By Stanley Wlodyka
The larger-than-life silver birdcage would block the path through the Washington Square Arch if not for the two refugees cut out from the frame.
It’s no wonder that Chinese artist Ai Weiwei made the Washington Square Arch—an iconic symbol of New York City—a centerpiece of his Good Fences Make Good Neighbors installation project, which comments on U.S. immigration policy. In conjunction with the Public Art Fund, Mr. Weiwei set up over 300 installations throughout the five boroughs.
This installation was the perfect opportunity to broach a subject that was complicated, surrounded by an almost tabloid-like fervor, and, as it soon became evident, one that people had spent a good amount of time thinking about.
Tess, a recent graduate from the New School who was creating a film with her colleagues that day, gushed about the diversity she saw everywhere around her. “Immigrant culture is something that is so prominent in our country, especially in lower New York. The history of immigration here and how rich it has made this part of the City is a really valuable thing.”
Michelle and Matthew from the Financial District don’t have much of a problem with the hoopla surrounding the Muslim Ban and the wall. They take solace in red tape. “You don’t want government to be too efficient, because if [it is] you really can have [the] rise of a [dictator]. In our system, that is largely mitigated because 50% of it doesn’t work. You can’t pull consensus in certain directions. You can’t do those radical things. If people understood that more they would have less fear when some guy comes out and says,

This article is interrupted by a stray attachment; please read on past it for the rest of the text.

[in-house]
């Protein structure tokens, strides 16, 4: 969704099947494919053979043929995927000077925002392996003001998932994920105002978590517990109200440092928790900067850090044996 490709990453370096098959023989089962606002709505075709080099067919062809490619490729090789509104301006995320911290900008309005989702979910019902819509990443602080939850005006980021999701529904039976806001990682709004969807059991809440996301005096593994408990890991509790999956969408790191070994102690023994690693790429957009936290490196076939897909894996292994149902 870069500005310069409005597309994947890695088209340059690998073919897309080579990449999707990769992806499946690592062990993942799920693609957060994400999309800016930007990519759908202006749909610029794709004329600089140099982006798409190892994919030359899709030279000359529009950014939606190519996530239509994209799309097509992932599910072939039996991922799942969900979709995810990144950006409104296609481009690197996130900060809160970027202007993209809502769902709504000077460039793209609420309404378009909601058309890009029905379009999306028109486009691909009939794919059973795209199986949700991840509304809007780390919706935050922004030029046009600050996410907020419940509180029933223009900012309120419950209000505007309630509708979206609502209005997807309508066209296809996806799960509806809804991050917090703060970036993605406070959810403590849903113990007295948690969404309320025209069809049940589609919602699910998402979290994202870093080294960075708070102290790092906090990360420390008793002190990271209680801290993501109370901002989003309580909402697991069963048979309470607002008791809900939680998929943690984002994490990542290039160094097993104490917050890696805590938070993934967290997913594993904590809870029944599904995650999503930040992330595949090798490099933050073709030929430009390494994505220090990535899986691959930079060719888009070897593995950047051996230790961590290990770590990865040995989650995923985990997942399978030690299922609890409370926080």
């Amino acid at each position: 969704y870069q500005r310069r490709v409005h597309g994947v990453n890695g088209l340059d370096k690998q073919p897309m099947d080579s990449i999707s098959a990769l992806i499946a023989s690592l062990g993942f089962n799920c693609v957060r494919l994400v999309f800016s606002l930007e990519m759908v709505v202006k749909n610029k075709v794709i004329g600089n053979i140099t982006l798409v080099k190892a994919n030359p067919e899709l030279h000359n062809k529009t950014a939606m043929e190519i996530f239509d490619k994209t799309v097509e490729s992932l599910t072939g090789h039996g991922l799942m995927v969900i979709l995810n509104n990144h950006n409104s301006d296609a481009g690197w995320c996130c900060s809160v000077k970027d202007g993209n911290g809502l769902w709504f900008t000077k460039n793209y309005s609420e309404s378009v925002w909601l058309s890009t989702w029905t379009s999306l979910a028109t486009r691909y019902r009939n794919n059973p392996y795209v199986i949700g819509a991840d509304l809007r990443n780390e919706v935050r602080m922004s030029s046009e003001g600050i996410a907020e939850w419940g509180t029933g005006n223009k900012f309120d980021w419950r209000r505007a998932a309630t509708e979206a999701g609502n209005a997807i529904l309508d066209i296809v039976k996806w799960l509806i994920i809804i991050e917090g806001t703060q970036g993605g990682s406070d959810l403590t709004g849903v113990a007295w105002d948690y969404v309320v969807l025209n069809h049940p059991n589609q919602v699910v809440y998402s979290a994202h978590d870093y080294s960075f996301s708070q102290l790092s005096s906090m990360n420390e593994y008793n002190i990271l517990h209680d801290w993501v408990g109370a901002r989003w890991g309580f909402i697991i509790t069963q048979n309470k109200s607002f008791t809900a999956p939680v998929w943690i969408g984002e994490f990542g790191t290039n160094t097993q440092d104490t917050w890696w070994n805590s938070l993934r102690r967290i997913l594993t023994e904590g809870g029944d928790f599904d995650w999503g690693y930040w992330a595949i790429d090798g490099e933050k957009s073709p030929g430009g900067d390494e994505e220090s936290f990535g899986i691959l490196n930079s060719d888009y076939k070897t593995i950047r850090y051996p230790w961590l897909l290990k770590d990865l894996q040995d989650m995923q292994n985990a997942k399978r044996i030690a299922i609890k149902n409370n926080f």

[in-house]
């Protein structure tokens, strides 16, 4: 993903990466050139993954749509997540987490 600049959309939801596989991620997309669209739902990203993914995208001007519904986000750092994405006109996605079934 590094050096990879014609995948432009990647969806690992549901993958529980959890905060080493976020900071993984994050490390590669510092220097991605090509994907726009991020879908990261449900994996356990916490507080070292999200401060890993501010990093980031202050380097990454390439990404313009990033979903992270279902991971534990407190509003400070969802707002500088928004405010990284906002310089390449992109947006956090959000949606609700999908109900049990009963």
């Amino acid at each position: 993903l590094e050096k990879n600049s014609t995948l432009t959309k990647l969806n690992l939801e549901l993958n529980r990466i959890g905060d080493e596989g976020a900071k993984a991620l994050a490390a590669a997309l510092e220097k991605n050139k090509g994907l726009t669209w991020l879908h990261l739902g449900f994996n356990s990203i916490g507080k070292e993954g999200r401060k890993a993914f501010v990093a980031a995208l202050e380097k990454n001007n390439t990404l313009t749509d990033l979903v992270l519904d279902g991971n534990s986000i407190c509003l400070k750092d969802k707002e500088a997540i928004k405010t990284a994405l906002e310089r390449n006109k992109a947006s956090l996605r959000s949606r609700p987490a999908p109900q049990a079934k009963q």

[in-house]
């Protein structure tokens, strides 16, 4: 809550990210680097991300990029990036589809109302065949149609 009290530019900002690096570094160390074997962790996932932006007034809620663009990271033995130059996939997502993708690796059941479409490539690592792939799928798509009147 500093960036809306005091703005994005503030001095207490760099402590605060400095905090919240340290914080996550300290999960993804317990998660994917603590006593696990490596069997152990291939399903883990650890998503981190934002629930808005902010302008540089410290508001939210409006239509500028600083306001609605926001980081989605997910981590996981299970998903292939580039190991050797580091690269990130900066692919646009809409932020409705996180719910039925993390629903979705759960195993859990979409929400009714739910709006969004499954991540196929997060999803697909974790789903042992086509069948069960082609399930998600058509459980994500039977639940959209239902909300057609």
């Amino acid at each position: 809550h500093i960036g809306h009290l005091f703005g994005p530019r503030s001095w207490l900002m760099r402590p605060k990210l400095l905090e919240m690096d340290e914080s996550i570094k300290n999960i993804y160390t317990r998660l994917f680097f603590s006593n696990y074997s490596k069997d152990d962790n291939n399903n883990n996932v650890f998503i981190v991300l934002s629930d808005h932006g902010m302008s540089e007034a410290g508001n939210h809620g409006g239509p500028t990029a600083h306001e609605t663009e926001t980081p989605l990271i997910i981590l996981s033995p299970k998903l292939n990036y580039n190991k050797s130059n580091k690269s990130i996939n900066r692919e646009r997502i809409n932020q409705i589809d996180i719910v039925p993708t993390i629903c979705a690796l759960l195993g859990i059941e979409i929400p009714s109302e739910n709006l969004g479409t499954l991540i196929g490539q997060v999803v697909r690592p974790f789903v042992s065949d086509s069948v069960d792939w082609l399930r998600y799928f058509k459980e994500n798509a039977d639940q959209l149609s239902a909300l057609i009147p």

‘I’m going to build a wall.’ That can’t be done.”
Taylor, a balloon artist who services Washington Square Park regularly, disagrees. “The fear mongering is how we ended up in pretty much everywhere after 9/11. My mom was like, don’t talk to anyone! Don’t talk to strangers! Whereas my dad was like, use your mind. If there’s a guy who’s giving you a bad vibe, or he’s creepy, stay away from him, but not everyone is bad.” When asked where on the spectrum President Trump falls, she laughed, “My mom voted for Trump! Definitely more along the lines of my mother than my father.”
Taylor’s cohort and fellow balloon artist, John Murdock (he made sure to disassociate himself from Rupert), deflated the conversation and brought it down to specifics. “We’re shutting down Honduran immigrants for the last six, seven years. The Hondurans are literally being raped and killed at a historic rate. It’s the worst place to be a journalist.”
It is true that Honduras has by far the highest homicide rate per capita in the world. According to the United Nations, one out of every thousandth person is murdered in Honduras. That’s saying something since it only has a population of about 8 million. Many journalists have gone into hiding from fear of retaliation by the drug cartels, which are credited with much of the violence in this Central American country.
The contrast couldn’t be starker in Washington Square Park. On a Sunday afternoon, there are those rain clouds that keep everyone in suspense but never really seem to let loose a shower. In Honduras, at pretty much any time of the year, it may rain for a couple hours, but the tropical sun shines throughout.
You have plenty of time to catch Ai Weiwei’s installation in a cornucopia of climate conditions. It has the place of honor under the Washington Square Arch until February 11, 2018.